William Schieffelin Claytor was born in Norfolk, Virginia, in 1908. Before entering Howard University as an undergraduate in September 1925, he was educated in the public schools of Washington, DC, and at Hampton Institute, Hampton Virginia. He earned a BS and MS from Howard University in 1929 and 1930, respectively. In 1930 he entered the University of Pennsylvania, and in 1933, under the direction of J.R. Kline, he received the Ph.D. in mathematics. Thus, Claytor was the third black man to earn the Ph.D., following Elbert Cox (Ph.D., Cornell, 1925) and Dudley Woodard, Sr. (Ph.D., University of Pennsylvania, 1928) both of whom had taught Claytor at Howard University. Woodard, in fact, supervised Claytor's master's thesis.
Upon completion of the Ph.D., Claytor accepted a teaching position at West Virginia State College where he remained for three years. In 1937 he was awarded a Rosenwald Fellowship and pursued post-doctoral studies at the University of Michigan where R.L. Wilder had attracted an able and experienced group of topologists. Kline had written Wilder about Claytor's abilities and they both were pleased that Claytor was able to join the group of Michigan topologists which included S. Eilenberg, W.L. Aryes, E.W. Miller. and S.B. Myers.
Claytor's mathematical work on imbeddability in the plane attracted considerable attention throughout the topological community. His work is cited today and topologists from around the world continue to praise his abilities. Claytor's work on Peano Continua is striking. He was able to generalize certain results of Casimir Kuratowski, which mathematicians had been studying for several years prior to Claytor's work.
During World War II, Claytor served in the US. Army (1941-1945) where he taught in the field of Anti-Aircraft Artillery from December 1942 through December 1944. Most likely it was in 1941 that David Blackwell first met Claytor at an army base, Chanute Field, about twenty miles from Urbana, Illinois. The impressions Blackwell formed about Claytor's mathematical genius in the first meeting were continuously reinforced over the years, so that in 1947, the year that Blackwell became Chairman of the Mathematics Department at Howard, Claytor was brought to Howard. Claytor remained at Howard until his retirement in 1965.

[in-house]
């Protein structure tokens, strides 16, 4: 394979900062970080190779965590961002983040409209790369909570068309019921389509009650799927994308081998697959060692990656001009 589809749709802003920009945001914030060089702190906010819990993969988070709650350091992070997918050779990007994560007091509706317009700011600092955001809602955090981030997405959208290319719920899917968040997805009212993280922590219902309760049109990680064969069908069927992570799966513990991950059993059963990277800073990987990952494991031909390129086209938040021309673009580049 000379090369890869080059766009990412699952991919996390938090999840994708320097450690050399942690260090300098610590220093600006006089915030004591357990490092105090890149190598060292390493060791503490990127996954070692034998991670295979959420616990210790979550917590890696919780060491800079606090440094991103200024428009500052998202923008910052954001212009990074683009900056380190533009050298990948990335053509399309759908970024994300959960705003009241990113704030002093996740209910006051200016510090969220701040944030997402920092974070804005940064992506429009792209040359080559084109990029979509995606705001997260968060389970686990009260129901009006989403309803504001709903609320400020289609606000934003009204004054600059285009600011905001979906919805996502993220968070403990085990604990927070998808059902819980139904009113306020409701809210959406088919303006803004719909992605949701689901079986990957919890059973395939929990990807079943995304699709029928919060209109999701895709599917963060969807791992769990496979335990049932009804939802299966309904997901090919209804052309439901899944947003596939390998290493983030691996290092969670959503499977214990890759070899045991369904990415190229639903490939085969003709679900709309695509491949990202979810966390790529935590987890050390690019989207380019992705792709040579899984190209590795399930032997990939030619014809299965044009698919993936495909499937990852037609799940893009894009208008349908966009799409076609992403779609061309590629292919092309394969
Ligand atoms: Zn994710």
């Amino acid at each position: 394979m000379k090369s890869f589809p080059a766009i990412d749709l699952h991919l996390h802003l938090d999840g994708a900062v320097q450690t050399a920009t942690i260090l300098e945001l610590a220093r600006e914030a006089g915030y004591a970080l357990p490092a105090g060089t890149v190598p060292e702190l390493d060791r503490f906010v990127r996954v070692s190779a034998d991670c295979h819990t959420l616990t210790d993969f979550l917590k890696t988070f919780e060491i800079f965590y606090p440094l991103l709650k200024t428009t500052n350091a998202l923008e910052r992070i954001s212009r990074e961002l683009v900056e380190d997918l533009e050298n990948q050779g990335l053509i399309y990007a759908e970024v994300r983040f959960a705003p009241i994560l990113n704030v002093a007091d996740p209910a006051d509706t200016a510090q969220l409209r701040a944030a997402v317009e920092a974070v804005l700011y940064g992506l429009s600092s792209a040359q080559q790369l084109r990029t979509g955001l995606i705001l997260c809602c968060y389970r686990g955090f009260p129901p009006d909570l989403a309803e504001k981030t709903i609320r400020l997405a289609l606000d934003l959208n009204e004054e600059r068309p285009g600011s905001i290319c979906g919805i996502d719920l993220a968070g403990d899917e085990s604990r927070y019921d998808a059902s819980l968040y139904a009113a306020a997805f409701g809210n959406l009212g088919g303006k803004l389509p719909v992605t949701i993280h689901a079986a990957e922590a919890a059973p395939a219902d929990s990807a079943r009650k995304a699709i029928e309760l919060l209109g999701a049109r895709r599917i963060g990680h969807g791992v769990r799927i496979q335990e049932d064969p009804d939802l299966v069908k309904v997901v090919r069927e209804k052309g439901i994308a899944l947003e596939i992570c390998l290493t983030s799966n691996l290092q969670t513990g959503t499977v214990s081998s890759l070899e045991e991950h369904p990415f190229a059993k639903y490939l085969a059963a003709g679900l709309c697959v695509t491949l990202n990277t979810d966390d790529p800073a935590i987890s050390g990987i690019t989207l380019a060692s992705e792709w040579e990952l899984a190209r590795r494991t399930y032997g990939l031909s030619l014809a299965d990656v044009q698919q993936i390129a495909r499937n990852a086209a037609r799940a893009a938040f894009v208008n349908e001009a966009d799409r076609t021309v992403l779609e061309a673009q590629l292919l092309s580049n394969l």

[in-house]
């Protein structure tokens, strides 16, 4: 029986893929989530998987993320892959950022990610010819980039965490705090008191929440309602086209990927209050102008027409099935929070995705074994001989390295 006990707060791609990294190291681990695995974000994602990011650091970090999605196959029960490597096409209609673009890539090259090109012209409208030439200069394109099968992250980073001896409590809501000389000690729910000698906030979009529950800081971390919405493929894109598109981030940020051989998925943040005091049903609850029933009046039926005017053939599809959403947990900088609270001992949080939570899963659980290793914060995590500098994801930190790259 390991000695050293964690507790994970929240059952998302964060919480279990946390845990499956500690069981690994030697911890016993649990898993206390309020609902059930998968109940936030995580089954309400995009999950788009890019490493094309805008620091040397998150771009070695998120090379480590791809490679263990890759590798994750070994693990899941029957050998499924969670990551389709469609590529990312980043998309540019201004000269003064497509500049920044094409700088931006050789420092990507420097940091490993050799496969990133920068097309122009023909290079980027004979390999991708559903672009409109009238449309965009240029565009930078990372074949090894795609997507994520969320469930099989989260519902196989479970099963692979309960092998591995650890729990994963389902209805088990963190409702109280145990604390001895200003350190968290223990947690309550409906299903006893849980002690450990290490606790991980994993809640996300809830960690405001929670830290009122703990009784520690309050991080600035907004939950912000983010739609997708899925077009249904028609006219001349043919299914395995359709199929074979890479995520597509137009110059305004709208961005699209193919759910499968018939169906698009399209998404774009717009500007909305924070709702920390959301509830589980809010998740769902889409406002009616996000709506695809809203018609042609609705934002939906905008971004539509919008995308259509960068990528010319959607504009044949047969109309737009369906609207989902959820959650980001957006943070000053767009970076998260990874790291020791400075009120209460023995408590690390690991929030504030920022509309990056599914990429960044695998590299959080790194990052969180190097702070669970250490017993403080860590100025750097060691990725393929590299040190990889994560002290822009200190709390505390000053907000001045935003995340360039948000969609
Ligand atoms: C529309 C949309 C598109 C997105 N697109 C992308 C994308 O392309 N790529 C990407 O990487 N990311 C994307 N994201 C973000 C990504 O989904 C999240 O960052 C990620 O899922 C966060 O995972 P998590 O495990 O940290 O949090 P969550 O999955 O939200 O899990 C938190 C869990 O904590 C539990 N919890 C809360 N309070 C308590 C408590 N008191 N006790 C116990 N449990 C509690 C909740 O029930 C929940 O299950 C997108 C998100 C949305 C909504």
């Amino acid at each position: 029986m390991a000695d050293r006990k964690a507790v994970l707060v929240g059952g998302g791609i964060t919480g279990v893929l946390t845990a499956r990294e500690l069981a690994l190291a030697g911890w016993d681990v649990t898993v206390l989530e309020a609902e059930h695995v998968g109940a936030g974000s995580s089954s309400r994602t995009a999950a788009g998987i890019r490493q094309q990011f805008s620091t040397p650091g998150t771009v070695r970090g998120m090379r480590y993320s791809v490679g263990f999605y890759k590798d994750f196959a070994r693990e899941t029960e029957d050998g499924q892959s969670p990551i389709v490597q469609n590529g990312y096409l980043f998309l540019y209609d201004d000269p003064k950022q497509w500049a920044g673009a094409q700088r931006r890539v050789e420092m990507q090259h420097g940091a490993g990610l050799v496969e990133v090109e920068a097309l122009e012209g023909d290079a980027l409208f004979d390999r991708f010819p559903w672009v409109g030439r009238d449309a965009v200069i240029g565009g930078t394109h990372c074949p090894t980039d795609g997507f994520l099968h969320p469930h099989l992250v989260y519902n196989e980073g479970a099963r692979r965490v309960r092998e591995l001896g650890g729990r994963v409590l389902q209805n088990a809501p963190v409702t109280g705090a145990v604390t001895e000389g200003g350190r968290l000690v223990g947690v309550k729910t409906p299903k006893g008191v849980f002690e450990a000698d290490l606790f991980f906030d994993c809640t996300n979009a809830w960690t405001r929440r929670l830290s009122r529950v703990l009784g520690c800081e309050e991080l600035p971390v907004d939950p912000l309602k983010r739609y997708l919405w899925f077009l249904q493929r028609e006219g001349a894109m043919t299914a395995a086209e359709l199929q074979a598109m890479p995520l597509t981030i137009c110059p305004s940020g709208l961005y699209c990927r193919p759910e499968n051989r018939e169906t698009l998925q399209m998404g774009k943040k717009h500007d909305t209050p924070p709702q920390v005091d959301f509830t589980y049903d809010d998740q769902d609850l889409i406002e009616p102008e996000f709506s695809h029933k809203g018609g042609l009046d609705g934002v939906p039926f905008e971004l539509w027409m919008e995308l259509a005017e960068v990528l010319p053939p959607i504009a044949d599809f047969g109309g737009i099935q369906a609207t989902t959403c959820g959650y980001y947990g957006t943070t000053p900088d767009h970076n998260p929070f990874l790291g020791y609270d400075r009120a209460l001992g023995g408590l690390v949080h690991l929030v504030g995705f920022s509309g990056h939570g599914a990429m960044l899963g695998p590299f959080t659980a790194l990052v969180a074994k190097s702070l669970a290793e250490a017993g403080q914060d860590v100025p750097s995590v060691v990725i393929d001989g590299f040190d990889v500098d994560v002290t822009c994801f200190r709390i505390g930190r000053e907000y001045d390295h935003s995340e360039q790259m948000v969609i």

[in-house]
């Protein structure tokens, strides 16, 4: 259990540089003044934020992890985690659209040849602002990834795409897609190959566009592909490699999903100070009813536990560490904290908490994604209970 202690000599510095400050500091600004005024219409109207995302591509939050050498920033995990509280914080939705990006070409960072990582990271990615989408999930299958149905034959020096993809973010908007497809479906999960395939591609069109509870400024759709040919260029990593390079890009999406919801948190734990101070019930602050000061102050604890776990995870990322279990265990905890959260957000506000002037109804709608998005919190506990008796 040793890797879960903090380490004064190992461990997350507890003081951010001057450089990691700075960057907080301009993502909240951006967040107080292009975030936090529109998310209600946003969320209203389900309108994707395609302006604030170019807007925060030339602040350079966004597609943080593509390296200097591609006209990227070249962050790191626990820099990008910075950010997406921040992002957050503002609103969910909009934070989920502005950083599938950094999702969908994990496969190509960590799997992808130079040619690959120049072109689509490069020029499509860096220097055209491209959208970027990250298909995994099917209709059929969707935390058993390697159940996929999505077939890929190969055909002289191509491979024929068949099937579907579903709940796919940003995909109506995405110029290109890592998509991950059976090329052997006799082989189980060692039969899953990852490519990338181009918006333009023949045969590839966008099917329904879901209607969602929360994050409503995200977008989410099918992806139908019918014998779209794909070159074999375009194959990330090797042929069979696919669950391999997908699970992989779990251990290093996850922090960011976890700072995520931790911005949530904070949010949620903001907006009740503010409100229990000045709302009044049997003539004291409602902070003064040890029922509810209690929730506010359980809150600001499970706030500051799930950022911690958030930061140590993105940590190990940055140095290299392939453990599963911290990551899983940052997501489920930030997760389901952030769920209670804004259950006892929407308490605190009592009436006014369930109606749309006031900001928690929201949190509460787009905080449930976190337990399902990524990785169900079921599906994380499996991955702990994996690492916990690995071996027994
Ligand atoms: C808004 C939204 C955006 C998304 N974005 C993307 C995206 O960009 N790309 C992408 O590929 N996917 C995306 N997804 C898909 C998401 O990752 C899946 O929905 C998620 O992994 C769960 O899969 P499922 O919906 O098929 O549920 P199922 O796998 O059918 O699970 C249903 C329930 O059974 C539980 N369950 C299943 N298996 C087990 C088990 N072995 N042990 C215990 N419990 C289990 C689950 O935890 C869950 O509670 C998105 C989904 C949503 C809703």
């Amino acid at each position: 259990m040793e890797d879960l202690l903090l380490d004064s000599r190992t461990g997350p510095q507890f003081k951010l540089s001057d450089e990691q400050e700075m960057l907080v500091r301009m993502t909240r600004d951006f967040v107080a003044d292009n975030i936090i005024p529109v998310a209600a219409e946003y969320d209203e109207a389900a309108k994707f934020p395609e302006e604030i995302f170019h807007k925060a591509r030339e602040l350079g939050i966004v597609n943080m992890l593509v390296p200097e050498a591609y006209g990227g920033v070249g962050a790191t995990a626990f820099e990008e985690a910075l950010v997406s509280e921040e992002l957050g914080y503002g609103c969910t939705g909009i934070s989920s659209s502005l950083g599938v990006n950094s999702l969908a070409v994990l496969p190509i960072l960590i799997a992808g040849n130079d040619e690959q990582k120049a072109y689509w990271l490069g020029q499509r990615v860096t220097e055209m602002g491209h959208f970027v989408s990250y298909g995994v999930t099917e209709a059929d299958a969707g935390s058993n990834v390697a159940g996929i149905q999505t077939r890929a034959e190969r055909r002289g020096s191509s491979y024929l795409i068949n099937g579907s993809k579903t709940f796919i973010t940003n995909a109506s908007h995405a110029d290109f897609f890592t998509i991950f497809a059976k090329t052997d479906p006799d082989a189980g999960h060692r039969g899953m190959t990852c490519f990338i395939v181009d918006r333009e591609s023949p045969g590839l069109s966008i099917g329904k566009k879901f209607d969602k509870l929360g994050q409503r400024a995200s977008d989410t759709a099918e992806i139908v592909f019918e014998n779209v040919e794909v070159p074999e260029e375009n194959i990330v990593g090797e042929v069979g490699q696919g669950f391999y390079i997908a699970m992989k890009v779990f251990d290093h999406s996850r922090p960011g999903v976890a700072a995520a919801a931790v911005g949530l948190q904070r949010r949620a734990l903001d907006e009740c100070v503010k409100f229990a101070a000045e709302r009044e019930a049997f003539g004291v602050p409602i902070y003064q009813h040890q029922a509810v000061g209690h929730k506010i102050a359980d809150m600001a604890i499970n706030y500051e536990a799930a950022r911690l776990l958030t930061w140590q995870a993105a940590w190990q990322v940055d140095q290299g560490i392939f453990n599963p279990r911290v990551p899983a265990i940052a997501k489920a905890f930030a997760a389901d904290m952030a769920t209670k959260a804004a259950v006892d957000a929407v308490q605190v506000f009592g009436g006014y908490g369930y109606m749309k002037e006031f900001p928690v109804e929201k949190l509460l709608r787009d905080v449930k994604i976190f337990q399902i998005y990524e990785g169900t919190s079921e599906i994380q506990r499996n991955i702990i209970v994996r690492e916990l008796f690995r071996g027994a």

Before joining the Howard faculty, Claytor served on the faculties of West Virginia College (1933-1936), Southern University (1945-1946) and Hampton Institute (1946-1947).
Earlier in his career, when the Black institutions were being starved for funds, and had hardly any jobs to offer, Claytor shared the fate of others whose talents and determination had overcome the enormous obstacles placed in their way by racism, at least to the extent of securing graduate degrees.
At the end of his post-doctoral studies at the University of Michigan, Claytor was recommended by his colleagues in topology for a faculty position at Michigan. The administration was afraid of the the possible reaction and took a firm stand that no such appointment would be made. The same reaction came from other research institutions that were considered. This meant that Claytor could not get a position with other topologists during his time. After encountering this experience and after leaving Michigan, Claytor apparently lost interest in research. He and R.L. Wilder had achieved some results just before leaving Michigan. They were never written for publication by Claytor. The literature only has records of his two publications while at Michigan.
Because his published works were the first known mathematical research published by a black man and because of his mathematical insight as attested by other great mathematicians of his day, in 1980 NAM named its first Lecture Series in honor of Claytor. Today the Claytor Lecture is still NAM's most well known Lecture.
[ Johnny L. Houston, Executive Secretary of NAM]
This biography first appeared in the NAM newsletter, Winter Issue, 1994. It has been reprinted with permission from NAM. Further information on Dr. Claytor can be found in the Pennsylvania State Mathematics Department archives.